I just sat down for the first time in what seems like about 16 hours. Upon more careful reflection I realize I'm probably engaging in hyperbole: I recall briefly parking myself in a chair in the upstairs bar somewhere around 7 pm, and of course I had to sit down to drive the car back here to the hotel, but apart from that I've been not just on my feet, but pretty constantly in motion for over 14 hours now.
I remember at one point someone asking what time it was and how many more bands still had to play, and realizing that even though we'd already put in a pretty full day of rocking and rolling, that it was only 5 o'clock and there were still eight (in the end it turned out to be nine) more hours to go. "If this were a job," I said, "We'd already be collecting overtime." It wasn't a job of course, though right now I'm feeling like I just put in a double shift at the steel mill; what it was - and no hyperbole here either - was one of the best days of my life.
A bit over the top, you ask? I don't blame you; it sounds that way to me, too, and when the phrase first popped into my head around the time the Mr. T Experience tore into "I Fell For You," I thought I'd better check with a few other festgoers before dropping it on the public. But the first five people I asked instantly agreed that it was one of the best days of their lives as well, and Jackie O. unhesitatingly pronounced it THE best day of hers.
I pooh-poohed that notion at first on the ground that her life hadn't been much more than a third as long as mine, but then accepted that both of our opinions were quite valid. Still, I hadn't fallen in love or won the lottery, or even done much at all apart from watch bands, dance, and run around talking to a couple hundred people. So what made it so special then?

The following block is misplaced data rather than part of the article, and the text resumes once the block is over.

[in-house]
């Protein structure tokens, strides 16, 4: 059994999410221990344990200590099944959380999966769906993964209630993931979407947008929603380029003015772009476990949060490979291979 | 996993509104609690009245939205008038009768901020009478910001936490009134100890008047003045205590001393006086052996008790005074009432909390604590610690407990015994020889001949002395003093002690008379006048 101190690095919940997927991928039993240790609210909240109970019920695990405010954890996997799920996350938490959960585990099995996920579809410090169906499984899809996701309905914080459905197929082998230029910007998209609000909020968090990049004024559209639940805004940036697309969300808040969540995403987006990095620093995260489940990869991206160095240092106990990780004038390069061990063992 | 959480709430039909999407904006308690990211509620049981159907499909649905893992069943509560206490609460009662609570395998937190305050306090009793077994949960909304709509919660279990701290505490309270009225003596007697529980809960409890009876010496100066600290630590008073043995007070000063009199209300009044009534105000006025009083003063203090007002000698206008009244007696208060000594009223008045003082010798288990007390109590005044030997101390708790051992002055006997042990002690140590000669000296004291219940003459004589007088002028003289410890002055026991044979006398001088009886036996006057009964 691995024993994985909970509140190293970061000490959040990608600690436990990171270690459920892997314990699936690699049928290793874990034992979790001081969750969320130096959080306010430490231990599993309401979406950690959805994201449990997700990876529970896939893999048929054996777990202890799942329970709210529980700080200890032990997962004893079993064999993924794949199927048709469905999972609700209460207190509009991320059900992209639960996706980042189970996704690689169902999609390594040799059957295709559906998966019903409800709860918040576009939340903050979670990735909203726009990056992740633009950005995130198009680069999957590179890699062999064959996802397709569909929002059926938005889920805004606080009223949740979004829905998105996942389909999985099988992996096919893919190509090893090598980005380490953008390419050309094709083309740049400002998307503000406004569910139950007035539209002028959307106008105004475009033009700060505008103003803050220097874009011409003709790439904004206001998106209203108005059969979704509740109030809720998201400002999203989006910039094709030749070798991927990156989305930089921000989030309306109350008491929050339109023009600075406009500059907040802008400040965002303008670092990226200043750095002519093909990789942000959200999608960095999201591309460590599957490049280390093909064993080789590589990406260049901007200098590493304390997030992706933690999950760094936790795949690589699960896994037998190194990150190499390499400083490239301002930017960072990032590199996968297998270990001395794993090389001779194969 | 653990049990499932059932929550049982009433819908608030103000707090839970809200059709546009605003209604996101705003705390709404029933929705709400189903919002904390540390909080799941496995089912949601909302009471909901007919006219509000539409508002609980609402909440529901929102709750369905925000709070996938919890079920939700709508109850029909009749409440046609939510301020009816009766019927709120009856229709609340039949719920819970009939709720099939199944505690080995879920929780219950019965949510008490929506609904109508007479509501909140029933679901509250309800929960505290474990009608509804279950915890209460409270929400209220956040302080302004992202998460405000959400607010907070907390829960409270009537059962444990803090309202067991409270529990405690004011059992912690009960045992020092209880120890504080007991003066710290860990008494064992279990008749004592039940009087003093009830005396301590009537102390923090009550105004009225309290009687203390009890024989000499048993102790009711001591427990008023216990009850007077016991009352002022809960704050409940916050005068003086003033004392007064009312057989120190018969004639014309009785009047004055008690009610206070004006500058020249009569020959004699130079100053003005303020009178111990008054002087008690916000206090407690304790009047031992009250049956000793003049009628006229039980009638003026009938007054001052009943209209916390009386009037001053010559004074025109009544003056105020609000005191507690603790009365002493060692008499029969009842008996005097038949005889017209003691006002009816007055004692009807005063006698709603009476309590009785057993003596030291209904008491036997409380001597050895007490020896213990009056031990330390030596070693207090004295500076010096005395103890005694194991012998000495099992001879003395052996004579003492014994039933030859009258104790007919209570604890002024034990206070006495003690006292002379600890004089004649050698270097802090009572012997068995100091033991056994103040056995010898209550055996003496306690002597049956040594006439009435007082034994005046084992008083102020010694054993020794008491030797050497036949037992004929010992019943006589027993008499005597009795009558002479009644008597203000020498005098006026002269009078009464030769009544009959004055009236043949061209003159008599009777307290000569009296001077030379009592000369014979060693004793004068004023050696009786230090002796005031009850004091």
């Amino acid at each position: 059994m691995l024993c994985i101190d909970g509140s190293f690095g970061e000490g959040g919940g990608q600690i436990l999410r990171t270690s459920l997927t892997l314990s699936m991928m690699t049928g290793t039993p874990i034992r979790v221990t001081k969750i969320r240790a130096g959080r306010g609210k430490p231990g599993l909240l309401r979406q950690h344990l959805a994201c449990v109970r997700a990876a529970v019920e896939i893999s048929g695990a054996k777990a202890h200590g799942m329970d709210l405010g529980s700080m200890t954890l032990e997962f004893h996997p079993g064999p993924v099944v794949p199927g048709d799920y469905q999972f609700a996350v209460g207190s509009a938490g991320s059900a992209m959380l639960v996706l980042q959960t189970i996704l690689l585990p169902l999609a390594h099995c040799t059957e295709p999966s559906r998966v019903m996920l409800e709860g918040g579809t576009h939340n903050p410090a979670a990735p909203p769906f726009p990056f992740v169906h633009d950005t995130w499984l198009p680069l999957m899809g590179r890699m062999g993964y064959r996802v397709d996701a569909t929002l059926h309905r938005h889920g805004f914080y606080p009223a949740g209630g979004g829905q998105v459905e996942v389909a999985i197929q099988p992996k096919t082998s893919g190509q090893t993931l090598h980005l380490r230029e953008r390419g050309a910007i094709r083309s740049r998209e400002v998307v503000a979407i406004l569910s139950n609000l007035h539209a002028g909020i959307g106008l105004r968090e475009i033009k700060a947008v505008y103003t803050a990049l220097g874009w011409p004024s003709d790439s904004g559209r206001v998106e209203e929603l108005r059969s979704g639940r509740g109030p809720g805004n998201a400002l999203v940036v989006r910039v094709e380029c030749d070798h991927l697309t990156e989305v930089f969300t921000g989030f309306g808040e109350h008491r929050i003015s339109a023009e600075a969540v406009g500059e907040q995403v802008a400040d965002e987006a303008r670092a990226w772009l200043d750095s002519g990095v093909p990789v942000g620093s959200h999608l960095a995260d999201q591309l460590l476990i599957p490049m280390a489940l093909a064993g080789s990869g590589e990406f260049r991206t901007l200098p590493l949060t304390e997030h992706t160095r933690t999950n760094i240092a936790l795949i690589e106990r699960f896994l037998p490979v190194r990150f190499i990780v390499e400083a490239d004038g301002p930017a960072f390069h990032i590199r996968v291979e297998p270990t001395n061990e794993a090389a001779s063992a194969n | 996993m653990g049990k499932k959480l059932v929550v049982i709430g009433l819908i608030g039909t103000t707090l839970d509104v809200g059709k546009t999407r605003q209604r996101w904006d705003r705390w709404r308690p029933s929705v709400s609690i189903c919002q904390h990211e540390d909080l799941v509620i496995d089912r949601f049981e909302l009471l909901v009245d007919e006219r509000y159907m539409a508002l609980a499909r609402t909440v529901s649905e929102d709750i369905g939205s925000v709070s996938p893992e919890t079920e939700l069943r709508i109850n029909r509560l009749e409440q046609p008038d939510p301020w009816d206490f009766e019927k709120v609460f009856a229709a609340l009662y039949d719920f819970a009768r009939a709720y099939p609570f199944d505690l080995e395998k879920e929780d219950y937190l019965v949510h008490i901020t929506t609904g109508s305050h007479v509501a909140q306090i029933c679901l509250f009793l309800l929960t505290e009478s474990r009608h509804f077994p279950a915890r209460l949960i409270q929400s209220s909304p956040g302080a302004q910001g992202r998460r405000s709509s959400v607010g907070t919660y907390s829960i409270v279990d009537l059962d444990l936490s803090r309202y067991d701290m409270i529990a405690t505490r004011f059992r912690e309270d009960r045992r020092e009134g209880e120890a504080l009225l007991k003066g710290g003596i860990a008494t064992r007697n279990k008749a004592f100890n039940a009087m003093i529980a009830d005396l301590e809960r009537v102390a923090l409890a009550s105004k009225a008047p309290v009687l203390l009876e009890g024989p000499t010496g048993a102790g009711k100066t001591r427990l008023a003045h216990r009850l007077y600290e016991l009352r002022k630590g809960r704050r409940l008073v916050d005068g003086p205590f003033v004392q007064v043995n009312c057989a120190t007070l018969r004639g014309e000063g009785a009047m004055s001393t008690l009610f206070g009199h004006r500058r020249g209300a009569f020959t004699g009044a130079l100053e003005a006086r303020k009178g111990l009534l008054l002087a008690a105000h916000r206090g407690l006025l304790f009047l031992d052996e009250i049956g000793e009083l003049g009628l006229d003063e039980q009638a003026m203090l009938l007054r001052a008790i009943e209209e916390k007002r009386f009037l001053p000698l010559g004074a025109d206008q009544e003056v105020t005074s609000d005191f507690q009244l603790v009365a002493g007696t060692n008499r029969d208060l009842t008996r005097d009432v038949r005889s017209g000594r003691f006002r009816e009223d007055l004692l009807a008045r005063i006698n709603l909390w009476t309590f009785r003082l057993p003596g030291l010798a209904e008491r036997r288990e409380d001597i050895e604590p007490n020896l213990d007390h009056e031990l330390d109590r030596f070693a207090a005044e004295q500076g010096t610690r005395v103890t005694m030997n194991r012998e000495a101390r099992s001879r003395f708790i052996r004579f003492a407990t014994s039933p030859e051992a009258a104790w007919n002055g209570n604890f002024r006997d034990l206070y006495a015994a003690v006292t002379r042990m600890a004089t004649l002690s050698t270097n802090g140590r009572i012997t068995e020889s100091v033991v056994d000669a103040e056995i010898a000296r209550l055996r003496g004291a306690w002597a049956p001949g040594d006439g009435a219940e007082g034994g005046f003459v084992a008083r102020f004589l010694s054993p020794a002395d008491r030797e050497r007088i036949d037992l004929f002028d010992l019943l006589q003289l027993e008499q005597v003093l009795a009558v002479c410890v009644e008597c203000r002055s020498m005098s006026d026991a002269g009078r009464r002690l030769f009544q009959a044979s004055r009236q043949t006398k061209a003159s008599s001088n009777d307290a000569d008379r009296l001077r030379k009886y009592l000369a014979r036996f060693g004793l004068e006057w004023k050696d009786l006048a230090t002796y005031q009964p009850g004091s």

The only answer I can come up with is: everything. Every single blessed thing, even the minor and major annoyances like getting clumped in the head by the flailing feet of a couple stagedivers or the power going out last night and shutting down Friday's fest session about four hours early. The latter was a disaster that would have sent lesser men (like, say, yours truly) running for cover, but faced with the likes of Chris Thacker, Pat Termite and Mark Enoch, the disaster quickly turned into no more than in a minor hiccup. The power was back up and running this morning, and with a few quick adjustments to the schedule, it was possible for nearly every band to play, and because set times were shortened (in most cases) to half an hour (strictly enforced by Mr. Termite, one of the best stage managers in the business), the bands wound up turning in tighter shows and better thought out sets than we would have dared hope for if they'd had 45 minutes or an hour to screw around in.
One exception to the half hour rule was Ben Weasel. The organizers wanted him to play for an hour, at least twice as long as most Weasel extravaganzas I'd ever seen, and in this case they turned out to be correct. Backed by New Hampshire's Guts and opening with a trio of songs from My Brain Hurts, Ben then proceeded to whip through a selection of Riverdales, Ramones, and Ben Weasel tunes, topped with a Queers cover ("Love Love Love." Ben then came back as guest vocalist with the Steinways, who've been known to insert the odd Weasel cover into their set list. The look on Chris Grivet's face as he played drums behind the man who'd been a punk rock god to him for 13 or 14 years was priceless.
"Grivet, back when you were a kid listening to Screeching Weasel, did you ever think..."
"No! Not in a million years."
"...that you'd be sitting there staring at Ben Weasel's ass while you and he played some of the favorite songs of your life?"